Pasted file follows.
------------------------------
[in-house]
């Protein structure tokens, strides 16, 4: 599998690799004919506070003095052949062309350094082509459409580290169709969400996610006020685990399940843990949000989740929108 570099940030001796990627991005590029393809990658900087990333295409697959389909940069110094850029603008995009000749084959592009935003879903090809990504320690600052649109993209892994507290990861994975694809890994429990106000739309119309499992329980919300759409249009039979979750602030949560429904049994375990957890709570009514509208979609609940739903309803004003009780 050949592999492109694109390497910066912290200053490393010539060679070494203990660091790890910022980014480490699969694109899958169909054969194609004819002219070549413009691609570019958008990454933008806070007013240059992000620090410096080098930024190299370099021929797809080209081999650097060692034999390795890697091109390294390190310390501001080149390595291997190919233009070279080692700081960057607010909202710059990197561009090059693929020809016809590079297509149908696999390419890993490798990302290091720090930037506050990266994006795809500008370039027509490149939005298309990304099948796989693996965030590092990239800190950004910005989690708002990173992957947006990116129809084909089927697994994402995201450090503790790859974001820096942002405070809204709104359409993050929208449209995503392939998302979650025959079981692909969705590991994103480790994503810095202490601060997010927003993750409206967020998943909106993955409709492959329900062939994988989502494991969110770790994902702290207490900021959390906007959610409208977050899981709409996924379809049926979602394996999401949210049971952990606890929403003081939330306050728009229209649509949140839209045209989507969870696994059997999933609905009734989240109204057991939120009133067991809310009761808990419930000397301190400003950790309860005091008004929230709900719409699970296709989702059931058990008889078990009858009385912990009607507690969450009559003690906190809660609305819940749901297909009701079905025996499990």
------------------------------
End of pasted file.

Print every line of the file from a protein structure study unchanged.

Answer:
[in-house]
């Protein structure tokens, strides 16, 4: 599998690799004919506070003095052949062309350094082509459409580290169709969400996610006020685990399940843990949000989740929108 570099940030001796990627991005590029393809990658900087990333295409697959389909940069110094850029603008995009000749084959592009935003879903090809990504320690600052649109993209892994507290990861994975694809890994429990106000739309119309499992329980919300759409249009039979979750602030949560429904049994375990957890709570009514509208979609609940739903309803004003009780 050949592999492109694109390497910066912290200053490393010539060679070494203990660091790890910022980014480490699969694109899958169909054969194609004819002219070549413009691609570019958008990454933008806070007013240059992000620090410096080098930024190299370099021929797809080209081999650097060692034999390795890697091109390294390190310390501001080149390595291997190919233009070279080692700081960057607010909202710059990197561009090059693929020809016809590079297509149908696999390419890993490798990302290091720090930037506050990266994006795809500008370039027509490149939005298309990304099948796989693996965030590092990239800190950004910005989690708002990173992957947006990116129809084909089927697994994402995201450090503790790859974001820096942002405070809204709104359409993050929208449209995503392939998302979650025959079981692909969705590991994103480790994503810095202490601060997010927003993750409206967020998943909106993955409709492959329900062939994988989502494991969110770790994902702290207490900021959390906007959610409208977050899981709409996924379809049926979602394996999401949210049971952990606890929403003081939330306050728009229209649509949140839209045209989507969870696994059997999933609905009734989240109204057991939120009133067991809310009761808990419930000397301190400003950790309860005091008004929230709900719409699970296709989702059931058990008889078990009858009385912990009607507690969450009559003690906190809660609305819940749901297909009701079905025996499990």